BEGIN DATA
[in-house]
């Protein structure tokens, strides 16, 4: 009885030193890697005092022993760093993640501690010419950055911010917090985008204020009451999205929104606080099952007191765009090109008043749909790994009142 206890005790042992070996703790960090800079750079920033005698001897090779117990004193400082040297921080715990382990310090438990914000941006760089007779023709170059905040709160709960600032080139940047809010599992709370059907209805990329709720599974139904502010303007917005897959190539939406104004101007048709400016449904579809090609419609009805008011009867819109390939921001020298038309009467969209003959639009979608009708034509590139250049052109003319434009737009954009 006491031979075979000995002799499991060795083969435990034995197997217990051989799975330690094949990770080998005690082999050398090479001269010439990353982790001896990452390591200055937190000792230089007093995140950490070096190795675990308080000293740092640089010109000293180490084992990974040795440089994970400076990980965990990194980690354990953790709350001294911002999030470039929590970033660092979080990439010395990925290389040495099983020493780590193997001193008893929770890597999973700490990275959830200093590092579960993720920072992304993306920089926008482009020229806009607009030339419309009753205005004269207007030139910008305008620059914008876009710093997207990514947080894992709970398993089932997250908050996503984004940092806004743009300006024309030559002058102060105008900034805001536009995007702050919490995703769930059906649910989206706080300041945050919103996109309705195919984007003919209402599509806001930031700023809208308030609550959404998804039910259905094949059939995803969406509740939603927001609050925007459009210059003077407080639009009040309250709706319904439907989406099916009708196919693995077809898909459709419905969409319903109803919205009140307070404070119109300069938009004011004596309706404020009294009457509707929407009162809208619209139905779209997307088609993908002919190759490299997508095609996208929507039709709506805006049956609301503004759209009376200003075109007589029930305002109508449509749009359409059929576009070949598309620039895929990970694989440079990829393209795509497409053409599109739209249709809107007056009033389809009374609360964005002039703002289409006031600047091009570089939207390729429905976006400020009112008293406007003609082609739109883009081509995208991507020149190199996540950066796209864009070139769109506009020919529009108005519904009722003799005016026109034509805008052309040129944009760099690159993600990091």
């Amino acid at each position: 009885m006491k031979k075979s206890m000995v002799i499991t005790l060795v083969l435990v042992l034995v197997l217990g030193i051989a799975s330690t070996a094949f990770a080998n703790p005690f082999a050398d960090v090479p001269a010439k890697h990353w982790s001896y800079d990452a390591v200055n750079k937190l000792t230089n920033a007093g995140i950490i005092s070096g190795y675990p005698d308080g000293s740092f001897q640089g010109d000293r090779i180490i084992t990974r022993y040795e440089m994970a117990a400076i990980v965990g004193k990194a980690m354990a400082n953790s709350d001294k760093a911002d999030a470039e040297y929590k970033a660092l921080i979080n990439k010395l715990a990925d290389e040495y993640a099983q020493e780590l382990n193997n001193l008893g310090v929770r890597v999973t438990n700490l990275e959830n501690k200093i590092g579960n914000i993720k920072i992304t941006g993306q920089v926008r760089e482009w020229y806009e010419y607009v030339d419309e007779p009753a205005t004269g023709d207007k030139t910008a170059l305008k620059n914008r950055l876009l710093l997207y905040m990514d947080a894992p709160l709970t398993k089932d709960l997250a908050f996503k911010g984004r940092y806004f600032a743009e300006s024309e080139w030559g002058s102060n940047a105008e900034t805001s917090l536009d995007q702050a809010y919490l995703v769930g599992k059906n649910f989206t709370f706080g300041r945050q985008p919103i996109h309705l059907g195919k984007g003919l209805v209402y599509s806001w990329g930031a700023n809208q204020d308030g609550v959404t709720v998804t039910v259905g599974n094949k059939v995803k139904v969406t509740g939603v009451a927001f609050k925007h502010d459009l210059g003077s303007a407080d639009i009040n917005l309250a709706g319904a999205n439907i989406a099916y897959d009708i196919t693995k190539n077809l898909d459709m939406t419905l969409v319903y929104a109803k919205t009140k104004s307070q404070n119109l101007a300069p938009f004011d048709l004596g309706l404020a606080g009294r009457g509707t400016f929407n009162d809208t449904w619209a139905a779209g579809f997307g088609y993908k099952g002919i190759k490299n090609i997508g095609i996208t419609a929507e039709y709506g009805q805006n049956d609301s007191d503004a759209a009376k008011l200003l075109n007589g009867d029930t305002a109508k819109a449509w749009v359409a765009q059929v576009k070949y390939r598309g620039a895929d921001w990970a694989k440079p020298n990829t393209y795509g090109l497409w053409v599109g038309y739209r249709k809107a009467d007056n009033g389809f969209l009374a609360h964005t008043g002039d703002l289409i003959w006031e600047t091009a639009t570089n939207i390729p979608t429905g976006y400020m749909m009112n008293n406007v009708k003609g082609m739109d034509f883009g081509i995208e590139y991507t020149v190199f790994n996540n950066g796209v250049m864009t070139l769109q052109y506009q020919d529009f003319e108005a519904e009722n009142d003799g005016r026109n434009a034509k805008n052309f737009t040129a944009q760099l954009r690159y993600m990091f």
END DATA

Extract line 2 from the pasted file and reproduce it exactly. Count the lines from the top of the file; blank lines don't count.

């Protein structure tokens, strides 16, 4: 009885030193890697005092022993760093993640501690010419950055911010917090985008204020009451999205929104606080099952007191765009090109008043749909790994009142 206890005790042992070996703790960090800079750079920033005698001897090779117990004193400082040297921080715990382990310090438990914000941006760089007779023709170059905040709160709960600032080139940047809010599992709370059907209805990329709720599974139904502010303007917005897959190539939406104004101007048709400016449904579809090609419609009805008011009867819109390939921001020298038309009467969209003959639009979608009708034509590139250049052109003319434009737009954009 006491031979075979000995002799499991060795083969435990034995197997217990051989799975330690094949990770080998005690082999050398090479001269010439990353982790001896990452390591200055937190000792230089007093995140950490070096190795675990308080000293740092640089010109000293180490084992990974040795440089994970400076990980965990990194980690354990953790709350001294911002999030470039929590970033660092979080990439010395990925290389040495099983020493780590193997001193008893929770890597999973700490990275959830200093590092579960993720920072992304993306920089926008482009020229806009607009030339419309009753205005004269207007030139910008305008620059914008876009710093997207990514947080894992709970398993089932997250908050996503984004940092806004743009300006024309030559002058102060105008900034805001536009995007702050919490995703769930059906649910989206706080300041945050919103996109309705195919984007003919209402599509806001930031700023809208308030609550959404998804039910259905094949059939995803969406509740939603927001609050925007459009210059003077407080639009009040309250709706319904439907989406099916009708196919693995077809898909459709419905969409319903109803919205009140307070404070119109300069938009004011004596309706404020009294009457509707929407009162809208619209139905779209997307088609993908002919190759490299997508095609996208929507039709709506805006049956609301503004759209009376200003075109007589029930305002109508449509749009359409059929576009070949598309620039895929990970694989440079990829393209795509497409053409599109739209249709809107007056009033389809009374609360964005002039703002289409006031600047091009570089939207390729429905976006400020009112008293406007003609082609739109883009081509995208991507020149190199996540950066796209864009070139769109506009020919529009108005519904009722003799005016026109034509805008052309040129944009760099690159993600990091």